Define "stop me".

  • Jerry on the road||

    Where is Chuck Norris when you actually need him?!

  • sloopyinca||

    Could I have Mary Stack arrested for attributing "Whenever I open a paper and a cop somewhere has been shot, I cheer inside" to me or "The individual policemen, their wives, children and assorted relatives should be hacked to death" to my wife? No. And I shouldn't be able to.

    On the other hand, if she cannot prove that either of us made those statements and one of our reputations suffer from it, we would have a nice libel case, especially if she said they were my actual words, which she did in this case.

  • SFC B||

    I almost quit a Yahoo Fantasy Football League because of those statements attributed to you and your beloved. I didn't want to associate with people of your reputation. Can you get to suing Mary already? Maybe the time in court will shut her up for a while.

  • sloopyinca||

    But if you quit, then you would have suffered actual damages.

  • CE||

    Depends on how good your team is.

  • Almanian 1||

    Good to know Randian is MuNG's cousin.

  • John||

    No he is making an honest argument, if an annoying and wrong one. So he is not MNG's cousin. He is being Tulpa's cousin in that he is just being an annoying contrary peddling sophistry.

  • Enough About Palin||

    "Hood County Sheriff Roger Deeds said the victim’s mother alerted authorities"

    When will people learn?

  • R C Dean||

    What makes you think she isn't happy as a clam that her daughter's frenemies have disappeared into the gulag?

    This is probably better than she even dreamed of.

  • ||

    Actually, I think the girls do deserve to be punished. Maybe not as much as an adult using a false identity.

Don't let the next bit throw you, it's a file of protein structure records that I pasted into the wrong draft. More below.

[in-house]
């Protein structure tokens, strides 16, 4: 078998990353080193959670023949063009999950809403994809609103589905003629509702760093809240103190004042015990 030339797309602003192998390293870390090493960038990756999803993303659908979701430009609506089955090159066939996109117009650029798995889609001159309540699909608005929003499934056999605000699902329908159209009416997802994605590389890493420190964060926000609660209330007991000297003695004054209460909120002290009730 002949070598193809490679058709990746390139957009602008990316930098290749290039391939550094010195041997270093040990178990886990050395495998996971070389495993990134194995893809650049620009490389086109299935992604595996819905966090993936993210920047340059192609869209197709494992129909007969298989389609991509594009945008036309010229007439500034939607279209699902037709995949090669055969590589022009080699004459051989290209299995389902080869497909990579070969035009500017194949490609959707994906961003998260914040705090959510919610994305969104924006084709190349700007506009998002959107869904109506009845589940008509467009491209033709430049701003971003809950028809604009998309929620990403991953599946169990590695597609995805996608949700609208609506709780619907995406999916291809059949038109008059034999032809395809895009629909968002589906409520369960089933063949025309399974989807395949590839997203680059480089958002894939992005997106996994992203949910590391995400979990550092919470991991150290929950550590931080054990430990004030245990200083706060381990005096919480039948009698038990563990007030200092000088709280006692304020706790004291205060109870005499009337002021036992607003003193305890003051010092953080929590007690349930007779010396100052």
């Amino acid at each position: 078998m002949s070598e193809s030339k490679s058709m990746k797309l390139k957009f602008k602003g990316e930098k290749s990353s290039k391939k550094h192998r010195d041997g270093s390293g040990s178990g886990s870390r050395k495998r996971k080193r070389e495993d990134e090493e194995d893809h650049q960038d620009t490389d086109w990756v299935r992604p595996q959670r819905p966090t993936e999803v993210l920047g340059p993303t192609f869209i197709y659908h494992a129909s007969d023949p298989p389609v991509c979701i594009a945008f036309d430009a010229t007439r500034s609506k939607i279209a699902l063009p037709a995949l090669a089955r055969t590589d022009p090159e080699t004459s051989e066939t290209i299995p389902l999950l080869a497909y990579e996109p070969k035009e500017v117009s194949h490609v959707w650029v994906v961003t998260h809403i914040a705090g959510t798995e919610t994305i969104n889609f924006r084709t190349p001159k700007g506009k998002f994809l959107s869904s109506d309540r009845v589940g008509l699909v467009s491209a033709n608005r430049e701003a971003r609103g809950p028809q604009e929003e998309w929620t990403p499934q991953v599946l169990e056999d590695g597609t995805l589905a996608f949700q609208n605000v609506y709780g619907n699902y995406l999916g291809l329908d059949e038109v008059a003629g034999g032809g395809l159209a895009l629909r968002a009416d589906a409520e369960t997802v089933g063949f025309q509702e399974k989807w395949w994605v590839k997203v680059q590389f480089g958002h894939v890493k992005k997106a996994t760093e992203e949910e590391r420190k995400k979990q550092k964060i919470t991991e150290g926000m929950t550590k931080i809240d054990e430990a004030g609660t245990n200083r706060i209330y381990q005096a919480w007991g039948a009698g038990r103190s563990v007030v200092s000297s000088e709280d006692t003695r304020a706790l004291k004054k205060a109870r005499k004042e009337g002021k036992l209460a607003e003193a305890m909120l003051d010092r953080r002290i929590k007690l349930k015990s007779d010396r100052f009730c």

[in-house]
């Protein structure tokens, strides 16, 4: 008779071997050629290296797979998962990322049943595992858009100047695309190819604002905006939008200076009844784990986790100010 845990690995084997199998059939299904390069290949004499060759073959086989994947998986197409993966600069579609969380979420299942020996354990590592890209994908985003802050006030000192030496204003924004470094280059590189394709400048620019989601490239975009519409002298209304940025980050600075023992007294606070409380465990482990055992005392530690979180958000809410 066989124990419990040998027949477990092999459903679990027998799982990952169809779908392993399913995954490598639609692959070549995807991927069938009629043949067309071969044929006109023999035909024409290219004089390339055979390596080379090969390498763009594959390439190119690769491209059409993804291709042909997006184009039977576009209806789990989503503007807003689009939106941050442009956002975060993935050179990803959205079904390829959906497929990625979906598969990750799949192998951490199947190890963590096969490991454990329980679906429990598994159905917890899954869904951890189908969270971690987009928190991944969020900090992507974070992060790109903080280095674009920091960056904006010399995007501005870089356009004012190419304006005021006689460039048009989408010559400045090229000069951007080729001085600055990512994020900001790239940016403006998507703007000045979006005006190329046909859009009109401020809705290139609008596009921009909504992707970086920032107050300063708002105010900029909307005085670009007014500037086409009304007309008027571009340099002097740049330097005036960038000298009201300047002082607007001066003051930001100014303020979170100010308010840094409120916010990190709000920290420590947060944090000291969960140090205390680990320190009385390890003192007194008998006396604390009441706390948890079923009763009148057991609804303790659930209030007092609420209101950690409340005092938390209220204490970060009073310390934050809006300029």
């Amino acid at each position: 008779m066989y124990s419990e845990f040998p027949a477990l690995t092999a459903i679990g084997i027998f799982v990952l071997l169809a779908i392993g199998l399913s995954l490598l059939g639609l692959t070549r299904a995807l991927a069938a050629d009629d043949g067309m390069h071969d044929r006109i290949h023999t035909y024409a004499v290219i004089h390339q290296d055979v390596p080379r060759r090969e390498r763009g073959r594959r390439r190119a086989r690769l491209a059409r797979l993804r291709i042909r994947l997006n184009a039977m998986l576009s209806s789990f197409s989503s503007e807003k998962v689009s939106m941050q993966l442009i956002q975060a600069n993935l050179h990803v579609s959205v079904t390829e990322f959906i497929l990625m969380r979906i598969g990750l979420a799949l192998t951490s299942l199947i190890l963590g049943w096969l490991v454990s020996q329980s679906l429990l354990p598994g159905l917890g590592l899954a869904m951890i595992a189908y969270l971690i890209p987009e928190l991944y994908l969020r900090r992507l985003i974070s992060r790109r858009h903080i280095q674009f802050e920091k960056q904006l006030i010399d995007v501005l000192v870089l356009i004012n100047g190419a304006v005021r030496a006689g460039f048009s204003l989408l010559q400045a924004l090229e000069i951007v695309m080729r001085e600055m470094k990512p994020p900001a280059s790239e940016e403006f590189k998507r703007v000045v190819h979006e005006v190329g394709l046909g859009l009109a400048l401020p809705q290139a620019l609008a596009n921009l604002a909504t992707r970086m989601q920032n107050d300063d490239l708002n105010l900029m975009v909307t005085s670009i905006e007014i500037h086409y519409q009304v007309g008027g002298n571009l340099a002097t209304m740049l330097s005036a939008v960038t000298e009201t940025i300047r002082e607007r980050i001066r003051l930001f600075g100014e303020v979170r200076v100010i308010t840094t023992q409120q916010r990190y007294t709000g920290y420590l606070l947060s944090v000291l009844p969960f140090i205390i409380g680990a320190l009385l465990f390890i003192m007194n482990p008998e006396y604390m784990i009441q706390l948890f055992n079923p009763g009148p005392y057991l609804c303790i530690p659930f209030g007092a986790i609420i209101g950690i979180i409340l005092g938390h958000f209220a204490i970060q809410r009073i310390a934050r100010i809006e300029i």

But the girl who was impersonated was certainly "harmed" by the activities of these other girls, if only in terms of the stress being imposed upon her at school.

    I don't think it should be a felony obviously, but that's no reason we should just excuse middle-school kids bullying eachother. The kind of thing these two girls were doing to the other girl was really a particularly horrible thing to do to another 12 year old. Yes, 12 year old girls are horrible in general. Middle-school is horrible.

    What we ought to have is social norms that steer children away from being such complete cunts to one another when they are that age. Part of that is punishing kids who behave like total cunts.

  • R C Dean||

    But the girl who was impersonated was certainly "harmed" by the activities of these other girls, if only in terms of the stress being imposed upon her at school.

    Oh, for fuck's sake. If everything that causes schoolgirls stress is reason to punish someone, then we might as well line up for the shackles and coffle now.

  • Paul.||

    Oh, for fuck's sake. If everything that causes schoolgirls stress is reason to punish someone, then we might as well line up for the shackles and coffle now.

    *gets in line*

  • ||

    He did mention schoolgirls and shackles in the same sentance.

  • ||

    So kids shouldn't be punished for bullying?

  • R C Dean||

    For saying mean things? No.

    For beating another kid? Yes.

  • Paul.||

    And by the principal or their parents. Not men with badges and guns. Or even womyn with badges and guns!

  • ||

    Just out of curiosity, but do you have any children?

    And if you do, do you punish them when they say mean things to eachother ?

  • Paul.||